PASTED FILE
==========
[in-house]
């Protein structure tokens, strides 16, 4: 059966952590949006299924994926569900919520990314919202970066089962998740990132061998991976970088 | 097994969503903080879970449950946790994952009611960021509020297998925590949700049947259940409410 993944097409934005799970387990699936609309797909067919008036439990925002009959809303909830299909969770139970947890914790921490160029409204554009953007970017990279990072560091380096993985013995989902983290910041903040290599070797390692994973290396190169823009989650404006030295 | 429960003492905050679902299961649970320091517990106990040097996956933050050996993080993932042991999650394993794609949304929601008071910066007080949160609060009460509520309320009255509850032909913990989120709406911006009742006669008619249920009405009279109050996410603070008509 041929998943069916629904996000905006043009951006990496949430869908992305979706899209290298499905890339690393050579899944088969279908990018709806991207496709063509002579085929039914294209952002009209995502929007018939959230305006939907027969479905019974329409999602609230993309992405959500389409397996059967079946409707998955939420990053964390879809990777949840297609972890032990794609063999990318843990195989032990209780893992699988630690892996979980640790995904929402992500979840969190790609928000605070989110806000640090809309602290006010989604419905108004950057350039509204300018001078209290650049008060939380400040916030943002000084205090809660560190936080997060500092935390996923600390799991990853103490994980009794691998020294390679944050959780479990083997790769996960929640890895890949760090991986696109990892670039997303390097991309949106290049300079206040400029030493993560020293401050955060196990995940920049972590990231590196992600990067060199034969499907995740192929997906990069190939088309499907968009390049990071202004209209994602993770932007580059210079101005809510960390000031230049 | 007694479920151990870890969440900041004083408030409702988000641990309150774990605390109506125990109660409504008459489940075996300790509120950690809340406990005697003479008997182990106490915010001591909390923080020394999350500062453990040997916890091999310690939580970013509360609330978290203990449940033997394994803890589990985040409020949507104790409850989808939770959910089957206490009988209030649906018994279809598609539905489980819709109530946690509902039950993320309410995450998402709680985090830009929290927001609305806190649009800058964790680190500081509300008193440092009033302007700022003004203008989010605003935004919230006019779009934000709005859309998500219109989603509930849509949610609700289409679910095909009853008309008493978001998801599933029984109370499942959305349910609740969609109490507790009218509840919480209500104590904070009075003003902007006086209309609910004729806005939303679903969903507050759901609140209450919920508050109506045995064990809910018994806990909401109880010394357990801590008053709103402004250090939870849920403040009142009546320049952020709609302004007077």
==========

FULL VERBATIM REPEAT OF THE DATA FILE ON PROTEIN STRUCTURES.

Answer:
[in-house]
């Protein structure tokens, strides 16, 4: 059966952590949006299924994926569900919520990314919202970066089962998740990132061998991976970088 | 097994969503903080879970449950946790994952009611960021509020297998925590949700049947259940409410 993944097409934005799970387990699936609309797909067919008036439990925002009959809303909830299909969770139970947890914790921490160029409204554009953007970017990279990072560091380096993985013995989902983290910041903040290599070797390692994973290396190169823009989650404006030295 | 429960003492905050679902299961649970320091517990106990040097996956933050050996993080993932042991999650394993794609949304929601008071910066007080949160609060009460509520309320009255509850032909913990989120709406911006009742006669008619249920009405009279109050996410603070008509 041929998943069916629904996000905006043009951006990496949430869908992305979706899209290298499905890339690393050579899944088969279908990018709806991207496709063509002579085929039914294209952002009209995502929007018939959230305006939907027969479905019974329409999602609230993309992405959500389409397996059967079946409707998955939420990053964390879809990777949840297609972890032990794609063999990318843990195989032990209780893992699988630690892996979980640790995904929402992500979840969190790609928000605070989110806000640090809309602290006010989604419905108004950057350039509204300018001078209290650049008060939380400040916030943002000084205090809660560190936080997060500092935390996923600390799991990853103490994980009794691998020294390679944050959780479990083997790769996960929640890895890949760090991986696109990892670039997303390097991309949106290049300079206040400029030493993560020293401050955060196990995940920049972590990231590196992600990067060199034969499907995740192929997906990069190939088309499907968009390049990071202004209209994602993770932007580059210079101005809510960390000031230049 | 007694479920151990870890969440900041004083408030409702988000641990309150774990605390109506125990109660409504008459489940075996300790509120950690809340406990005697003479008997182990106490915010001591909390923080020394999350500062453990040997916890091999310690939580970013509360609330978290203990449940033997394994803890589990985040409020949507104790409850989808939770959910089957206490009988209030649906018994279809598609539905489980819709109530946690509902039950993320309410995450998402709680985090830009929290927001609305806190649009800058964790680190500081509300008193440092009033302007700022003004203008989010605003935004919230006019779009934000709005859309998500219109989603509930849509949610609700289409679910095909009853008309008493978001998801599933029984109370499942959305349910609740969609109490507790009218509840919480209500104590904070009075003003902007006086209309609910004729806005939303679903969903507050759901609140209450919920508050109506045995064990809910018994806990909401109880010394357990801590008053709103402004250090939870849920403040009142009546320049952020709609302004007077």